St. Petersburg, Florida -- After three days of searching through the twisted metal and pulverized brick, search and rescue crews are hopeful they will soon be able to recover the body of 65-year-old Clark White.
White, a contractor with Frontier Industries has not been seen since Thursday night when a decades-old Progress Energy power plant on Weedon Island crumbled to the ground one hour before its scheduled demolition.
Photos: Worker trapped in collapse at Progress Energy Power Plant
It was hoped they'd be able to find White alive in one of the voids beneath the rubble, but hope faded by Saturday night when the rescue mission transitioned into a recovery mission.
"Everybody is committed to finding Mr. White," said Progress Energy spokesman Jeff Brooks.
It is believed crews are digging in the right area.
"Rescue and recovery crews do believe they are close," said Brooks.
Brooks says White was doing a welding job on the first floor of boiler 3 when something went wrong in the structure. He was the only one who was unable to escape the collapse of the 7 story structure.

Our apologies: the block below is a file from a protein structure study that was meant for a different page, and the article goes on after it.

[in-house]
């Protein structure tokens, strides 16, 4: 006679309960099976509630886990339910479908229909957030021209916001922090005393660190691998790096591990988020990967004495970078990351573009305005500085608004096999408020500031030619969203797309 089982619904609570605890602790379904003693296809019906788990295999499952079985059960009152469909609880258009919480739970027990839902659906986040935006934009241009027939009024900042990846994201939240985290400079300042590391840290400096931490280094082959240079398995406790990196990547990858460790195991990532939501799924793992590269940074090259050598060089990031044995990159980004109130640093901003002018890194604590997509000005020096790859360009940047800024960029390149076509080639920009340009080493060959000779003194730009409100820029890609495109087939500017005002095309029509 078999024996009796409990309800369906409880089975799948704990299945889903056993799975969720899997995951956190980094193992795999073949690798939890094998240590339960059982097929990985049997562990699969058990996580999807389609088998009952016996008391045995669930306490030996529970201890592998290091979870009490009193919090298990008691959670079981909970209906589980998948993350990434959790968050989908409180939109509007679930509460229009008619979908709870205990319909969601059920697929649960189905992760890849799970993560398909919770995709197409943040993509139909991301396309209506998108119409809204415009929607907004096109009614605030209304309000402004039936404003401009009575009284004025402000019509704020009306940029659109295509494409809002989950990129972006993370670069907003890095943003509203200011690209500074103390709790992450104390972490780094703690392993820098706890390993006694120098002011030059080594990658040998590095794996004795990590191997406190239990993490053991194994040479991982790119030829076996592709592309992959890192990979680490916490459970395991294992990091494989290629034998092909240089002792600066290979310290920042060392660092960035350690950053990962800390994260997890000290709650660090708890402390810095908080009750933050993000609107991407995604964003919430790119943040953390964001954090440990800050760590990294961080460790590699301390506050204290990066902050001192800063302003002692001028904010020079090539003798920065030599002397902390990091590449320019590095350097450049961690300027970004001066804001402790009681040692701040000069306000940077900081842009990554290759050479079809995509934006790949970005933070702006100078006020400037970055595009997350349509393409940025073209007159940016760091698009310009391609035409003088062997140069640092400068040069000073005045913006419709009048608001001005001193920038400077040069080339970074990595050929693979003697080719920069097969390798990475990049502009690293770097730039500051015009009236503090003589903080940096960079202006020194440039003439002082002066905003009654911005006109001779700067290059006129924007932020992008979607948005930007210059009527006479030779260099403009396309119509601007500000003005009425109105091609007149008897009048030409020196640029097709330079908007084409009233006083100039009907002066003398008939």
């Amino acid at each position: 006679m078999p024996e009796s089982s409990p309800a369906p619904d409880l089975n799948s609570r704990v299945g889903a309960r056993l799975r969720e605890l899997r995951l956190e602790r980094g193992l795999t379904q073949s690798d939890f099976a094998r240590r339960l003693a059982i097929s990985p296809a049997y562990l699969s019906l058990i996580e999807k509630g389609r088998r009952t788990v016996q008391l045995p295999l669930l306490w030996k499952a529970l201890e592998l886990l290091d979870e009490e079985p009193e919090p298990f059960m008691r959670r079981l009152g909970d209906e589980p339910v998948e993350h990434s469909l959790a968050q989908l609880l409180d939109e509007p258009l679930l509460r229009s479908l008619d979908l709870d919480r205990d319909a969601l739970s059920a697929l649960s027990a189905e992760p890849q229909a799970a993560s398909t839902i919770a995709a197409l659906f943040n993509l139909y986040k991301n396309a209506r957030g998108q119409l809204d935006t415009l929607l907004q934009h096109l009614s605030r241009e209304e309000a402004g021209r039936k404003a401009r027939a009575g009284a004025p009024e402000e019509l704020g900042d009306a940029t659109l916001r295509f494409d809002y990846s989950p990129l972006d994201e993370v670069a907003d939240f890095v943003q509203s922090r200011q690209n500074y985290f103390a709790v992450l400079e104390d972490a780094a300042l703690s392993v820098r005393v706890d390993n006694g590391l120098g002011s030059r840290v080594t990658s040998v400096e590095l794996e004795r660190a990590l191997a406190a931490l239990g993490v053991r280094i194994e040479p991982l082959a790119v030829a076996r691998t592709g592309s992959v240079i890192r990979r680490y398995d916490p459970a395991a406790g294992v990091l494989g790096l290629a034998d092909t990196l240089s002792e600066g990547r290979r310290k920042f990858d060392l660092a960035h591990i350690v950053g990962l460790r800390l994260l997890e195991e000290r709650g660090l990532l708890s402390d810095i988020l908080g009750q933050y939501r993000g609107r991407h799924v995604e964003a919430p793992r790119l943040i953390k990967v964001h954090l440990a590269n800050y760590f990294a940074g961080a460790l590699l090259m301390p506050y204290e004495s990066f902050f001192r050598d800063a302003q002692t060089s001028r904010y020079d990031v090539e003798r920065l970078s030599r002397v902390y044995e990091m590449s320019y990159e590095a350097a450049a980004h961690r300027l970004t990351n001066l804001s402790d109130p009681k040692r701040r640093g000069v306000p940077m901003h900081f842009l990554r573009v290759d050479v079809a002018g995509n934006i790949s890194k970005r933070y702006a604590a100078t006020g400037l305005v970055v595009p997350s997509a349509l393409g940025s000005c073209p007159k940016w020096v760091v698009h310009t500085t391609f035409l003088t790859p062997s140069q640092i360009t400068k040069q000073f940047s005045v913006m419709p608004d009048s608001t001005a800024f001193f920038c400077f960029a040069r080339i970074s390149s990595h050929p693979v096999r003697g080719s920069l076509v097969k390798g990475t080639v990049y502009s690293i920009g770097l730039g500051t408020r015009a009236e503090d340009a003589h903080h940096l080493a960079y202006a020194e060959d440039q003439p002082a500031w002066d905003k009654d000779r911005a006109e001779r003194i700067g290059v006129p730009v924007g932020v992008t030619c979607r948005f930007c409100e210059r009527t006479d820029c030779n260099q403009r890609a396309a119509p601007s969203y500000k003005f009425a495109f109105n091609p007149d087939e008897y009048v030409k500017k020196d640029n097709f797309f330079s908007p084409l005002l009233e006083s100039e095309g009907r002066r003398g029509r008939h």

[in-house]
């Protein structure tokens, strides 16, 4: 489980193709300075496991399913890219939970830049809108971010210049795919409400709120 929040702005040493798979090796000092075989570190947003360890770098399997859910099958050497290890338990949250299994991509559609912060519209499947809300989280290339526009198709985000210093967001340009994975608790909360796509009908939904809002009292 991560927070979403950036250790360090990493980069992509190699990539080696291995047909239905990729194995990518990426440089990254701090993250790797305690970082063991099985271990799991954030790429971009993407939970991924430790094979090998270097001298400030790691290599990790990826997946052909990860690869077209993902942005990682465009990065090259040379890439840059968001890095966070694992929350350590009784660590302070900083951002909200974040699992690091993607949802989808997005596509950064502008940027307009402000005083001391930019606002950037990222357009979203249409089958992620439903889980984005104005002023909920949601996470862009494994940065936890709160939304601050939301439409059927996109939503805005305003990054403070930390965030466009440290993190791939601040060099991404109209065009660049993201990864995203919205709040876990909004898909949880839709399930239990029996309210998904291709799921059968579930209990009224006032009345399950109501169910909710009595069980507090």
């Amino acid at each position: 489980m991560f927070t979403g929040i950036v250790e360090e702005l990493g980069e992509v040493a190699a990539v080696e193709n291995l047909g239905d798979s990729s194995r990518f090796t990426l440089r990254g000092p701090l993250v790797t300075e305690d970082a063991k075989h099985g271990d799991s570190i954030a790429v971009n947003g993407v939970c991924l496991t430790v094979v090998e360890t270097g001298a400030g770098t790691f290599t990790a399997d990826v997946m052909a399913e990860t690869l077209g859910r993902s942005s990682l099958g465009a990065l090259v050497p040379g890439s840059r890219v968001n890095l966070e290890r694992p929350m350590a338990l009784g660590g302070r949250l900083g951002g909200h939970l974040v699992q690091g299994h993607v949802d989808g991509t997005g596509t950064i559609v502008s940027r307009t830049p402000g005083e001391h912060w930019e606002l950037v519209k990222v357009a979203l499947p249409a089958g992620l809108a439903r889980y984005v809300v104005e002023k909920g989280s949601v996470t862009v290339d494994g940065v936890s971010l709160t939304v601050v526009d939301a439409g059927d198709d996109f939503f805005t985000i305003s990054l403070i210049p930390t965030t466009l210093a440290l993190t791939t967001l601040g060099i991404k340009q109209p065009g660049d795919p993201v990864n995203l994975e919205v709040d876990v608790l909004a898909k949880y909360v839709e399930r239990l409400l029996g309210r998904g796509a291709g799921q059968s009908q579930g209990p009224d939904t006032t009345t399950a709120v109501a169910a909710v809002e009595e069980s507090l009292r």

Now, the same men he worked alongside with on the demo project are the same men who are working tirelessly to find the father and grandfather.
"The family has been here every day. They've been on-site at the recovery location that's very close to the operation so they can receive regular updates," said Brooks.
The demo crews were working to weaken some of the support beams so the structure could be pulled down at 8:30pm, but for some reason, it came down suddenly at 7:20 p.m. Thursday.
Brooks says Progress Energy will re-evaluate the remainder of the demolition project, which was scheduled for completion in 2012.
"We are going to take a very hard look at the project and what happens next, but right now our focus is on the recovery operation," he explained.
The Search and Rescue Task Force, made up of five area fire departments, has literally worked with the Frontier workers to move the rubble pile piece by piece.
"When the building collapsed, it left a field of steel, brick and pulverized material that is very small and packed into those areas, so it's very dirty, very dusty there," explained Brooks. "As you can imagine, a lot of the work has to be conducted by hand because the heavy machinery simply can't maneuver it."
The recovery mission wrapped up for the day Sunday at 6 p.m. Crews will be back at work at 8 a.m. Monday morning.
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